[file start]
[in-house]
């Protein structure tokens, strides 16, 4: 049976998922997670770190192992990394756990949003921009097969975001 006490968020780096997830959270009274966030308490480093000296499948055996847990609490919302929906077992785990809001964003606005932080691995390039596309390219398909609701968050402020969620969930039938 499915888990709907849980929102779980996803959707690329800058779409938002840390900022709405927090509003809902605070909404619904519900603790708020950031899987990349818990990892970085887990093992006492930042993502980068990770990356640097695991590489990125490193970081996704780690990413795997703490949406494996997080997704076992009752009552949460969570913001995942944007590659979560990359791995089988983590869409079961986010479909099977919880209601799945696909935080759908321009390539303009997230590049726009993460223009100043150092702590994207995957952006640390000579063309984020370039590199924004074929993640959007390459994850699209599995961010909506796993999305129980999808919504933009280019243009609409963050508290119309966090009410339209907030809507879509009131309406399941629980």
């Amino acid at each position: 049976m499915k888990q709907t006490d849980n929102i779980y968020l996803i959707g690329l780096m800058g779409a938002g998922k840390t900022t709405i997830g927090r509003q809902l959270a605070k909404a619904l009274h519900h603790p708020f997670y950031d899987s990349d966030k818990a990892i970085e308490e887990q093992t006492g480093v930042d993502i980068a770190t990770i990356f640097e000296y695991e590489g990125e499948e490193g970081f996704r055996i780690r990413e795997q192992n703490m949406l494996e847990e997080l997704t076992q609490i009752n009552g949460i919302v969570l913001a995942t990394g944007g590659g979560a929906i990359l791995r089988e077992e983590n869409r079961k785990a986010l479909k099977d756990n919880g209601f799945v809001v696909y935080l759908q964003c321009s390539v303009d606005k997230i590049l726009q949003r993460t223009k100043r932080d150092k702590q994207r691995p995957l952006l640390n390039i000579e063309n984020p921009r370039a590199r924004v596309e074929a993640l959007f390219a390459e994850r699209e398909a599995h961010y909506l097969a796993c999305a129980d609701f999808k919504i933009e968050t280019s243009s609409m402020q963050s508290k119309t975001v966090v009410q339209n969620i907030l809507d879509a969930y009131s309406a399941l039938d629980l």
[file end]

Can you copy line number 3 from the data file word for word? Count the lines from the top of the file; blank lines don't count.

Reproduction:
């Amino acid at each position: 049976m499915k888990q709907t006490d849980n929102i779980y968020l996803i959707g690329l780096m800058g779409a938002g998922k840390t900022t709405i997830g927090r509003q809902l959270a605070k909404a619904l009274h519900h603790p708020f997670y950031d899987s990349d966030k818990a990892i970085e308490e887990q093992t006492g480093v930042d993502i980068a770190t990770i990356f640097e000296y695991e590489g990125e499948e490193g970081f996704r055996i780690r990413e795997q192992n703490m949406l494996e847990e997080l997704t076992q609490i009752n009552g949460i919302v969570l913001a995942t990394g944007g590659g979560a929906i990359l791995r089988e077992e983590n869409r079961k785990a986010l479909k099977d756990n919880g209601f799945v809001v696909y935080l759908q964003c321009s390539v303009d606005k997230i590049l726009q949003r993460t223009k100043r932080d150092k702590q994207r691995p995957l952006l640390n390039i000579e063309n984020p921009r370039a590199r924004v596309e074929a993640l959007f390219a390459e994850r699209e398909a599995h961010y909506l097969a796993c999305a129980d609701f999808k919504i933009e968050t280019s243009s609409m402020q963050s508290k119309t975001v966090v009410q339209n969620i907030l809507d879509a969930y009131s309406a399941l039938d629980l």